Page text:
5.2 COAMPS-OS®: An Atmospheric/Ocean/Wave Prediction System for the Coastal Environment

Wednesday, 9 January 2013: 1:45 PM
Room 18B (Austin Convention Center)
Daniel A. Geiszler, SAIC, San Diego, CA; and J. Cook, S. Chen, M. Frost, P. R. Harasti, C. Hutchins, Q. Zhao, J. S. Reid, D. Martinez, R. A. Allard, T. J. Campbell, T. A. Smith, and L. McDermid

COAMPS-OS is a suite of software developed by the Marine Meteorology and Oceanography Divisions of the Naval Research Laboratory (NRL) that provides an interface to configure, schedule, and visualize output from the Navy's operational regional atmospheric/ocean/wave prediction models. The core component of COAMPS-OS is a two-way coupled atmospheric/ocean prediction model called COAMPS®, the Coupled Ocean/Atmosphere Mesoscale Prediction System, which is capable of generating atmospheric and ocean forecasts at spatial and temporal scales required for Navy operations. In addition to atmospheric/ocean prediction, COAMPS-OS is capable of using forecasts from COAMPS as forcing for wave models such as Wave Watch III and SWAN (Simulating WAves Nearshore). A web-based, graphical user interface developed for COAMPS-OS allows users to enable and set attributes for each model such as the size, location, resolution, and forecast duration of each domain from their personal workstation. By automating the steps required to initialize, run, and visualize these models, COAMPS-OS provides a responsive interface for generating environmental prediction data for users who might otherwise lack the technical background in atmospheric/ocean modeling, high-performance computing, or software programming to easily configure and manage the models themselves.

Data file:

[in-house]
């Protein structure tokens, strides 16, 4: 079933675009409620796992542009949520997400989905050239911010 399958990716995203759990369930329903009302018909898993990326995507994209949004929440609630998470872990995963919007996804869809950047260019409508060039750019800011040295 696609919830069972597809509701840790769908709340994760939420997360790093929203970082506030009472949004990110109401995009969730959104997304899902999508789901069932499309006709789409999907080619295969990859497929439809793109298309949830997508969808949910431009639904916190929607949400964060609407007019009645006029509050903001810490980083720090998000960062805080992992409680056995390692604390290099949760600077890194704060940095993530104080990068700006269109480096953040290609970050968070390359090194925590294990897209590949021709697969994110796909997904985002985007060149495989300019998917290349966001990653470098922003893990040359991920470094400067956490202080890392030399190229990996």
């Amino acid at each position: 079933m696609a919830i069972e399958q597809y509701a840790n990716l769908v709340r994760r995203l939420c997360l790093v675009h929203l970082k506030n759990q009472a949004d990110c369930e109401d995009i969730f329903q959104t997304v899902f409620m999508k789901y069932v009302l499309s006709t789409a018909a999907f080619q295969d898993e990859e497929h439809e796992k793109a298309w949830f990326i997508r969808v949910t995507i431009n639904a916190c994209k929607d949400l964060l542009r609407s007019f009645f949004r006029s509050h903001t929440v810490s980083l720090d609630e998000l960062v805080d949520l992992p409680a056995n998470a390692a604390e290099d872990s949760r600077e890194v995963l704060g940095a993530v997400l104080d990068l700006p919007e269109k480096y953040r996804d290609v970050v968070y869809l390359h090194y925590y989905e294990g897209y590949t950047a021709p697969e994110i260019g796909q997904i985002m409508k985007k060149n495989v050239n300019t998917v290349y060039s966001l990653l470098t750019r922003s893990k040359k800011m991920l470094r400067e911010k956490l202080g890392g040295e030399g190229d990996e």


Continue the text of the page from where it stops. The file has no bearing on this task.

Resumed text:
This paper will describe both the core features of COAMPS-OS and “extensions” that allow environmental data products generated from COAMPS-OS to be propagated forward to users and tactical applications that require real-time or historical data. Strategies for the development and deployment of COAMPS-OS that encompass both science and engineering considerations and research to operations transitions will also be discussed. Recent research efforts by NRL including radar-based mesoscale data assimilation, tropical cyclone modeling, and a web-based wind service to support a transport/dispersion model called CT-Analyst will be described from the perspective of their implementation and demonstration within COAMPS-OS. Finally, specific applications of COAMPS-OS to other areas of NRL meteorological research such as real-time simulations of smoke emissions from biomass burning and environmental modeling in the urban environment will be presented.

* COAMPS® and COAMPS-OS® are registered trademarks of the Naval Research Laboratory

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